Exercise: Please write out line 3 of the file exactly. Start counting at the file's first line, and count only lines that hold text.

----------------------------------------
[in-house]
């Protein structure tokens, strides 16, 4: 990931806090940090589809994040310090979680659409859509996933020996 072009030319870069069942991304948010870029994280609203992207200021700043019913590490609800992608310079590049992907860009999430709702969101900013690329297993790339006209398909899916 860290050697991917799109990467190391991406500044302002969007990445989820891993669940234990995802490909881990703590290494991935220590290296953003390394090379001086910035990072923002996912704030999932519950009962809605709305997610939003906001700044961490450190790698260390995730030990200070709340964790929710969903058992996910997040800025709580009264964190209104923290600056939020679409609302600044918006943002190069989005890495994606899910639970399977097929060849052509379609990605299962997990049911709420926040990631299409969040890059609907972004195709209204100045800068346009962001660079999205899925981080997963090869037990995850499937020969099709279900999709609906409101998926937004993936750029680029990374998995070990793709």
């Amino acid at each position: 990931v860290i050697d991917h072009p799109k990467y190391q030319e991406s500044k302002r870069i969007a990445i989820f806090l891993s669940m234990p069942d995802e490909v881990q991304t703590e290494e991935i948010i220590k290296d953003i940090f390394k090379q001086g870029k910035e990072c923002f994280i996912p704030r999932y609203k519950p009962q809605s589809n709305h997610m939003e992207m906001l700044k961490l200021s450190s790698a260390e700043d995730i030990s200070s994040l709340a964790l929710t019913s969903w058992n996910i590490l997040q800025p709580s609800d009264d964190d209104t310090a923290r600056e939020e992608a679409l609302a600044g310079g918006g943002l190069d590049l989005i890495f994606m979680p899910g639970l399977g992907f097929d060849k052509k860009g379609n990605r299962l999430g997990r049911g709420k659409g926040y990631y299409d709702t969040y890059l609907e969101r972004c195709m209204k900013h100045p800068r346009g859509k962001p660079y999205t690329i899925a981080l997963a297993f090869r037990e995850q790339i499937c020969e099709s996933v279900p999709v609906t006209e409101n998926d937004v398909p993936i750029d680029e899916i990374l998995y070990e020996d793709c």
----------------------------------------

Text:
């Amino acid at each position: 990931v860290i050697d991917h072009p799109k990467y190391q030319e991406s500044k302002r870069i969007a990445i989820f806090l891993s669940m234990p069942d995802e490909v881990q991304t703590e290494e991935i948010i220590k290296d953003i940090f390394k090379q001086g870029k910035e990072c923002f994280i996912p704030r999932y609203k519950p009962q809605s589809n709305h997610m939003e992207m906001l700044k961490l200021s450190s790698a260390e700043d995730i030990s200070s994040l709340a964790l929710t019913s969903w058992n996910i590490l997040q800025p709580s609800d009264d964190d209104t310090a923290r600056e939020e992608a679409l609302a600044g310079g918006g943002l190069d590049l989005i890495f994606m979680p899910g639970l399977g992907f097929d060849k052509k860009g379609n990605r299962l999430g997990r049911g709420k659409g926040y990631y299409d709702t969040y890059l609907e969101r972004c195709m209204k900013h100045p800068r346009g859509k962001p660079y999205t690329i899925a981080l997963a297993f090869r037990e995850q790339i499937c020969e099709s996933v279900p999709v609906t006209e409101n998926d937004v398909p993936i750029d680029e899916i990374l998995y070990e020996d793709c």